- It has been mentioned on several occasions that the Supreme Court is not only the true custodian of upholding the tone and tenor of the Constitution but is also viewed as the last resort for the common citizens seeking justice. To its credit, the Supreme Court has punched above its weight to live up to the expectations and enhance its own credibility in the eyes of the Indian people. While discharging their Constitutionally mandated responsibilities, the SC had to also endure not-so-subtle innuendos about being judicially overactive and encroaching upon the territories of the two other arms of the Constitution. Despite these allusions, the SC has been the flag bearer in delivering several landmark and significant judgments over the decades. No complaints there.
- One such judgment was recently delivered when a five-judge Constitution bench of the SC set in motion a process to loosen the grip of the political executive in choosing the Election Commission members. In yet another landmark judgment, the bench while considering a clutch of petitions seeking a neutral selection committee for EC reached a unanimous verdict that a committee composed of the Prime Minister, the leader of the opposition or the largest opposition party, and the Chief Justice of India should be entrusted with the task till such time Parliament frames a suitable law. This judgment addresses the conflict of interest inherent in the current selection process for election commissioners.
- Needless to mention, EC is one of the most consequential constitutional bodies. It is entrusted with the task of preparing electoral rolls and supervising elections. For the uninitiated, Article 324 of the Constitution, which deals with EC, left it to Parliament to legislate on the selection process. Getting it right was deemed so important that one of the suggestions in the constituent assembly was to get the selection ratified by a two-thirds majority of a joint session of Parliament. In 1990, a Constitution amendment bill was introduced in the Rajya Sabha to form a committee to select the chief election commissioner. This bill did not progress and was withdrawn four years later. In 2015, the law commission recommended a similar committee to the one approved by SC now.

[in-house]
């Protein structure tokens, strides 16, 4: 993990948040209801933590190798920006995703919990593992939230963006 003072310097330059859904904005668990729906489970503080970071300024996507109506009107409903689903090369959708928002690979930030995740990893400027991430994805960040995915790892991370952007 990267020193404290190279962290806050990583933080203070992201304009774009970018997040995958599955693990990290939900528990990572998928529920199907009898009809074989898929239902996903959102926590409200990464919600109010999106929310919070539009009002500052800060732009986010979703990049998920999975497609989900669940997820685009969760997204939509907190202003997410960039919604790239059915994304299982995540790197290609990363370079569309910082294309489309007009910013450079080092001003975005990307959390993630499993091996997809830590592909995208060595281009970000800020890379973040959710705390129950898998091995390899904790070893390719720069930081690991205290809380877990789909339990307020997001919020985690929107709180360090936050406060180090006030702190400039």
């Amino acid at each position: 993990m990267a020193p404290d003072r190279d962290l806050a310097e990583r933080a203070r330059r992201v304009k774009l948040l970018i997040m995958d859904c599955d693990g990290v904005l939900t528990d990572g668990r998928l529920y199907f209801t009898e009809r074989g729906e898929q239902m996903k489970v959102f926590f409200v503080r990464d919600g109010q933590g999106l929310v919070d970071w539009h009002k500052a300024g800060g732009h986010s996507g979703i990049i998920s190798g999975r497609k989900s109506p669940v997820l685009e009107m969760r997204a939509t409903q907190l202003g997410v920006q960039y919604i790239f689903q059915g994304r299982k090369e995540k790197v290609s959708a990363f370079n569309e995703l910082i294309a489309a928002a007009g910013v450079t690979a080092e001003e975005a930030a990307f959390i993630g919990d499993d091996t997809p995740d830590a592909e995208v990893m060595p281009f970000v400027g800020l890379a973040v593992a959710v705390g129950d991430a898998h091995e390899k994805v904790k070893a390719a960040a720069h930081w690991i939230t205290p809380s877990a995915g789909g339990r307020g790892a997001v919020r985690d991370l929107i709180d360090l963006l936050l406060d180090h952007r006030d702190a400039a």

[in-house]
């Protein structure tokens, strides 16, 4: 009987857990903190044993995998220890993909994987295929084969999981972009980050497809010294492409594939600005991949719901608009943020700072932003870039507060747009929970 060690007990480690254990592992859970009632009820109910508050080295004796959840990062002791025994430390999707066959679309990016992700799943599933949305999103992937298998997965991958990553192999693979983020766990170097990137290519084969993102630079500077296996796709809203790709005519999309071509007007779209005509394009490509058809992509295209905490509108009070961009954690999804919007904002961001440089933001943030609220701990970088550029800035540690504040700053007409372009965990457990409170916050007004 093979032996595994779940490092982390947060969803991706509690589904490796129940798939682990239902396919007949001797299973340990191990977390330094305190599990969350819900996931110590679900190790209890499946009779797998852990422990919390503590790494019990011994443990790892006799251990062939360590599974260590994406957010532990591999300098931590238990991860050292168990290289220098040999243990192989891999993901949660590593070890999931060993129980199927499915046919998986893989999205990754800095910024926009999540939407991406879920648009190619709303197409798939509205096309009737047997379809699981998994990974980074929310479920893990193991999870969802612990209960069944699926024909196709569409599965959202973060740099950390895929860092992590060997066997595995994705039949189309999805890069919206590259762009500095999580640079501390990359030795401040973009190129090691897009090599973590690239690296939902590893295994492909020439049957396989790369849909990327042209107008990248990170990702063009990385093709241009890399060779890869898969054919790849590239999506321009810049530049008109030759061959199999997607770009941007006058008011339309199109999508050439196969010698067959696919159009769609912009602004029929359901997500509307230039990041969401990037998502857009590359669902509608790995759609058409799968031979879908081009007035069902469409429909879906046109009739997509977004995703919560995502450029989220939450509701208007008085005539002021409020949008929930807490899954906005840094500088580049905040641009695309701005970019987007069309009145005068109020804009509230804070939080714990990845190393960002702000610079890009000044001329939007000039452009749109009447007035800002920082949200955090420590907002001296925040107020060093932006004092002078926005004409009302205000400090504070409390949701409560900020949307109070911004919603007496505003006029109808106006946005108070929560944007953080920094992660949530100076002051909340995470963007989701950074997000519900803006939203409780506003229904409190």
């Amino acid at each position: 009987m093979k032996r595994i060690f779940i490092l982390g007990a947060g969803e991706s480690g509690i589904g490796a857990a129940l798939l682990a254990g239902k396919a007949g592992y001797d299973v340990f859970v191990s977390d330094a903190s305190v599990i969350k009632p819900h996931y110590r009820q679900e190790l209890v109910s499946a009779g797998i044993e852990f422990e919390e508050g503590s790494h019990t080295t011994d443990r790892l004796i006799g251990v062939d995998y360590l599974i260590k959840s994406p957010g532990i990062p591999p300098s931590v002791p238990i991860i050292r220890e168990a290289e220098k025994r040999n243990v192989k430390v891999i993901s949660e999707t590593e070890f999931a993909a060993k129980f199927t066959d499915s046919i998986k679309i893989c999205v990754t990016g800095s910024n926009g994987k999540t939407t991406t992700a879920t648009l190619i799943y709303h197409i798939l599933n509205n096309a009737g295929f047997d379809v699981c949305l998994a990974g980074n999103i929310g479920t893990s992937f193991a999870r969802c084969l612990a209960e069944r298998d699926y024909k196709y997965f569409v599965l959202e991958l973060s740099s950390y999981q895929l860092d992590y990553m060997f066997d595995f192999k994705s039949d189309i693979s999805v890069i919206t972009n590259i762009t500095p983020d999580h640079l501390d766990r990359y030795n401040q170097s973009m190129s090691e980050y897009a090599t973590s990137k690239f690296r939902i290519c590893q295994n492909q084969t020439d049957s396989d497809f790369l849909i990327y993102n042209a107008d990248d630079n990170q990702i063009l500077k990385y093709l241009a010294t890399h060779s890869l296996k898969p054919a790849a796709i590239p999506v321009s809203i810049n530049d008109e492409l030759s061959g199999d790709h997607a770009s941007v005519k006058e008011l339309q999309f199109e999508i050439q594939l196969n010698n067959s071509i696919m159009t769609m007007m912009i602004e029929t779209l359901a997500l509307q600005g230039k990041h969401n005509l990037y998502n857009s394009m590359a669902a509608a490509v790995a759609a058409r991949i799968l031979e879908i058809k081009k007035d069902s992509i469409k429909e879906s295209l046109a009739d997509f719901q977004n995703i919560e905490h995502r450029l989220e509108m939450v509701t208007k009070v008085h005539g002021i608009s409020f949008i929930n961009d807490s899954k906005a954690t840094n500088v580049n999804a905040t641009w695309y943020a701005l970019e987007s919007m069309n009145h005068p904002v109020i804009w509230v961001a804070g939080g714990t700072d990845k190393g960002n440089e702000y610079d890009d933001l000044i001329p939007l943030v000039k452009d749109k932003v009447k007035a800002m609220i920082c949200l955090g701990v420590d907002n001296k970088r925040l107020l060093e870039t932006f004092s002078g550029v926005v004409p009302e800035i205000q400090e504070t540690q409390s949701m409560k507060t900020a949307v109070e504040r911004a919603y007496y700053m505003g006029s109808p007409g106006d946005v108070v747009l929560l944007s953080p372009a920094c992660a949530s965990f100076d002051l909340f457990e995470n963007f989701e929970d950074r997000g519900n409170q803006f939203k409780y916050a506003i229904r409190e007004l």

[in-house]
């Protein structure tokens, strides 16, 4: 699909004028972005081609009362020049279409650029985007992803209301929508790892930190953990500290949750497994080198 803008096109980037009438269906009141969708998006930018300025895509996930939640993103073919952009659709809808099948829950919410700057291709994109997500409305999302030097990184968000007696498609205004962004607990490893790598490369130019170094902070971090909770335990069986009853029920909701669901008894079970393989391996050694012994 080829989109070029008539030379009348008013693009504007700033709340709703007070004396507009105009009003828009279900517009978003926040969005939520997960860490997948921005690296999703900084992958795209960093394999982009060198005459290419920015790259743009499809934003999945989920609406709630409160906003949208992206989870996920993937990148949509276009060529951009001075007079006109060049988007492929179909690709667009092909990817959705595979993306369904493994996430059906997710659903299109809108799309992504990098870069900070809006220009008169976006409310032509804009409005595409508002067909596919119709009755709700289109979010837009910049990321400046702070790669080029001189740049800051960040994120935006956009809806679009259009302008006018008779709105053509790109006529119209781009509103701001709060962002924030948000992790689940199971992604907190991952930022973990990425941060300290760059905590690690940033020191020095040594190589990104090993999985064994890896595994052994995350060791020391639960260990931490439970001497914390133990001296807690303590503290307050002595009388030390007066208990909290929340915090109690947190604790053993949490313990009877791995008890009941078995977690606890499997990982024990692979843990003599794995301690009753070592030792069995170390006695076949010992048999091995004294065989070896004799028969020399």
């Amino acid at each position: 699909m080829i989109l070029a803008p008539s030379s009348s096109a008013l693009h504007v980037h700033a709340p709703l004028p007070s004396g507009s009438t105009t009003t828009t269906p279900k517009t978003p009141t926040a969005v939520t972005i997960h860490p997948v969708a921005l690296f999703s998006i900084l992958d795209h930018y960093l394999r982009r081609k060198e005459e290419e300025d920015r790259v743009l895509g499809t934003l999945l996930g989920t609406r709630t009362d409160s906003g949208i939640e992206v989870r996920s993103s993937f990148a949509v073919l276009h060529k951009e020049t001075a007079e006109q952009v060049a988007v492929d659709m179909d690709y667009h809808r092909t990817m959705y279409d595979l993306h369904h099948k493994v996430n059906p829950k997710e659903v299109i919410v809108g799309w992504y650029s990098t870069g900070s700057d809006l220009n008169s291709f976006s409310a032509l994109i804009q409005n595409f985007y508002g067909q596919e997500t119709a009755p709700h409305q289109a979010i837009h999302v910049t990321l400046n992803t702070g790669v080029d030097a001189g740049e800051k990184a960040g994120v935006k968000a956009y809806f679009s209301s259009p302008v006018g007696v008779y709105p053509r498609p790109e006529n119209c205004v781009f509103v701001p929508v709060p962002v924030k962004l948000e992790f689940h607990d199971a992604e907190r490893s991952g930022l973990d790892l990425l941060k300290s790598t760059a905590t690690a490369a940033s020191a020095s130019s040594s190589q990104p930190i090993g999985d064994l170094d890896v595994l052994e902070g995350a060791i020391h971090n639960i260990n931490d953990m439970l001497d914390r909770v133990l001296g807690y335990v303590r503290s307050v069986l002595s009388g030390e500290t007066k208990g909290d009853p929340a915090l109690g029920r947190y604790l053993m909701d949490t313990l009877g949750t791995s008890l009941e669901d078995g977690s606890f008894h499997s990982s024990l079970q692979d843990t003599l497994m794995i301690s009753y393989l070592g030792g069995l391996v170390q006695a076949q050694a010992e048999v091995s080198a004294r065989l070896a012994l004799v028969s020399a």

- SC’s decision represents evolution rather than an arbitrary encroachment into the executive domain. Its main beneficiary will be EC. Governments so far have been unwilling to let go of their monopoly in selecting commissioners despite there being a clear conflict of interest. To counter the perception, a selection committee is essential to ensure continued faith in the electoral process. However, welcome as the SC verdict is, it also raises questions about the selection process for the judiciary. The collegium has been under constant attack from within and without. As such, the collegium selection process for the judiciary needs reform too. Why not the higher judiciary earnestly consider having a relook at the present collegium system? Hopefully, it does.